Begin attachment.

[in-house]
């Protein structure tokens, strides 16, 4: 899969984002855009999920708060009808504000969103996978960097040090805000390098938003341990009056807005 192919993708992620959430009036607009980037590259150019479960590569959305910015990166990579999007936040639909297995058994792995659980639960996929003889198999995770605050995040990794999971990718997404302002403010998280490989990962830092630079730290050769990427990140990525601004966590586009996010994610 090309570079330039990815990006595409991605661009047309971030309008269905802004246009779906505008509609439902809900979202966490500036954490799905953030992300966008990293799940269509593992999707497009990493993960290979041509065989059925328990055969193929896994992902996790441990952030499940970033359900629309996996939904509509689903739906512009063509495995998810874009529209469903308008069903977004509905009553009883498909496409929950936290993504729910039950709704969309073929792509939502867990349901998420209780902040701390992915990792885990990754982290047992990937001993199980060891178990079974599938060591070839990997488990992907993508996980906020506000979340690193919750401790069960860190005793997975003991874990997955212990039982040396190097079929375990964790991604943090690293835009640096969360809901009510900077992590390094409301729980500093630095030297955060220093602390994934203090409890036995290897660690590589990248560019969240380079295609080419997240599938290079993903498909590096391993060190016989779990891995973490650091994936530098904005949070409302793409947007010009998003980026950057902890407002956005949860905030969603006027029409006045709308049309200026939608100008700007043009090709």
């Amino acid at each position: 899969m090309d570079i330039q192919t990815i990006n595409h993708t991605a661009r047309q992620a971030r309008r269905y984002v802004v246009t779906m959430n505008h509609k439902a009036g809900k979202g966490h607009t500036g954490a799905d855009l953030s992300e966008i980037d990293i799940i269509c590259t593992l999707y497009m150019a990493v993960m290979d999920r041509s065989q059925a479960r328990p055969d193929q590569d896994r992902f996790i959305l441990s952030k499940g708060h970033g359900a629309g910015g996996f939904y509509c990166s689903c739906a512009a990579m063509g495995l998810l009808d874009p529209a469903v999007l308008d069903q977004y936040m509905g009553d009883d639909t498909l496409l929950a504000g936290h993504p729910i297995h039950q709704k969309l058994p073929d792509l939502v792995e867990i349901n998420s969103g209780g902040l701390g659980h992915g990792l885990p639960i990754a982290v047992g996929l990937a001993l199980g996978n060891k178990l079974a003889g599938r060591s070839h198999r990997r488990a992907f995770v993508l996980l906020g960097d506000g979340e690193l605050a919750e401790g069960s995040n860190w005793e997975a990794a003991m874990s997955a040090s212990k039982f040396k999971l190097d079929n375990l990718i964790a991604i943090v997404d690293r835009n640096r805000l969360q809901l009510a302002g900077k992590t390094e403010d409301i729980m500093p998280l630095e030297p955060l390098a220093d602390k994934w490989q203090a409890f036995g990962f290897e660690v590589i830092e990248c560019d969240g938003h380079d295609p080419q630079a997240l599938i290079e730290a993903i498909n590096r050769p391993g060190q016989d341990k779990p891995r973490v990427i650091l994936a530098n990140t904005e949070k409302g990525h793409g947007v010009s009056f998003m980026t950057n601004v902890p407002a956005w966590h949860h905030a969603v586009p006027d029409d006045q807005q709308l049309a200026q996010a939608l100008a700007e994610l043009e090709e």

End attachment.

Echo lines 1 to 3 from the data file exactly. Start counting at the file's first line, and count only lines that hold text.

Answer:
[in-house]
């Protein structure tokens, strides 16, 4: 899969984002855009999920708060009808504000969103996978960097040090805000390098938003341990009056807005 192919993708992620959430009036607009980037590259150019479960590569959305910015990166990579999007936040639909297995058994792995659980639960996929003889198999995770605050995040990794999971990718997404302002403010998280490989990962830092630079730290050769990427990140990525601004966590586009996010994610 090309570079330039990815990006595409991605661009047309971030309008269905802004246009779906505008509609439902809900979202966490500036954490799905953030992300966008990293799940269509593992999707497009990493993960290979041509065989059925328990055969193929896994992902996790441990952030499940970033359900629309996996939904509509689903739906512009063509495995998810874009529209469903308008069903977004509905009553009883498909496409929950936290993504729910039950709704969309073929792509939502867990349901998420209780902040701390992915990792885990990754982290047992990937001993199980060891178990079974599938060591070839990997488990992907993508996980906020506000979340690193919750401790069960860190005793997975003991874990997955212990039982040396190097079929375990964790991604943090690293835009640096969360809901009510900077992590390094409301729980500093630095030297955060220093602390994934203090409890036995290897660690590589990248560019969240380079295609080419997240599938290079993903498909590096391993060190016989779990891995973490650091994936530098904005949070409302793409947007010009998003980026950057902890407002956005949860905030969603006027029409006045709308049309200026939608100008700007043009090709």
């Amino acid at each position: 899969m090309d570079i330039q192919t990815i990006n595409h993708t991605a661009r047309q992620a971030r309008r269905y984002v802004v246009t779906m959430n505008h509609k439902a009036g809900k979202g966490h607009t500036g954490a799905d855009l953030s992300e966008i980037d990293i799940i269509c590259t593992l999707y497009m150019a990493v993960m290979d999920r041509s065989q059925a479960r328990p055969d193929q590569d896994r992902f996790i959305l441990s952030k499940g708060h970033g359900a629309g910015g996996f939904y509509c990166s689903c739906a512009a990579m063509g495995l998810l009808d874009p529209a469903v999007l308008d069903q977004y936040m509905g009553d009883d639909t498909l496409l929950a504000g936290h993504p729910i297995h039950q709704k969309l058994p073929d792509l939502v792995e867990i349901n998420s969103g209780g902040l701390g659980h992915g990792l885990p639960i990754a982290v047992g996929l990937a001993l199980g996978n060891k178990l079974a003889g599938r060591s070839h198999r990997r488990a992907f995770v993508l996980l906020g960097d506000g979340e690193l605050a919750e401790g069960s995040n860190w005793e997975a990794a003991m874990s997955a040090s212990k039982f040396k999971l190097d079929n375990l990718i964790a991604i943090v997404d690293r835009n640096r805000l969360q809901l009510a302002g900077k992590t390094e403010d409301i729980m500093p998280l630095e030297p955060l390098a220093d602390k994934w490989q203090a409890f036995g990962f290897e660690v590589i830092e990248c560019d969240g938003h380079d295609p080419q630079a997240l599938i290079e730290a993903i498909n590096r050769p391993g060190q016989d341990k779990p891995r973490v990427i650091l994936a530098n990140t904005e949070k409302g990525h793409g947007v010009s009056f998003m980026t950057n601004v902890p407002a956005w966590h949860h905030a969603v586009p006027d029409d006045q807005q709308l049309a200026q996010a939608l100008a700007e994610l043009e090709e």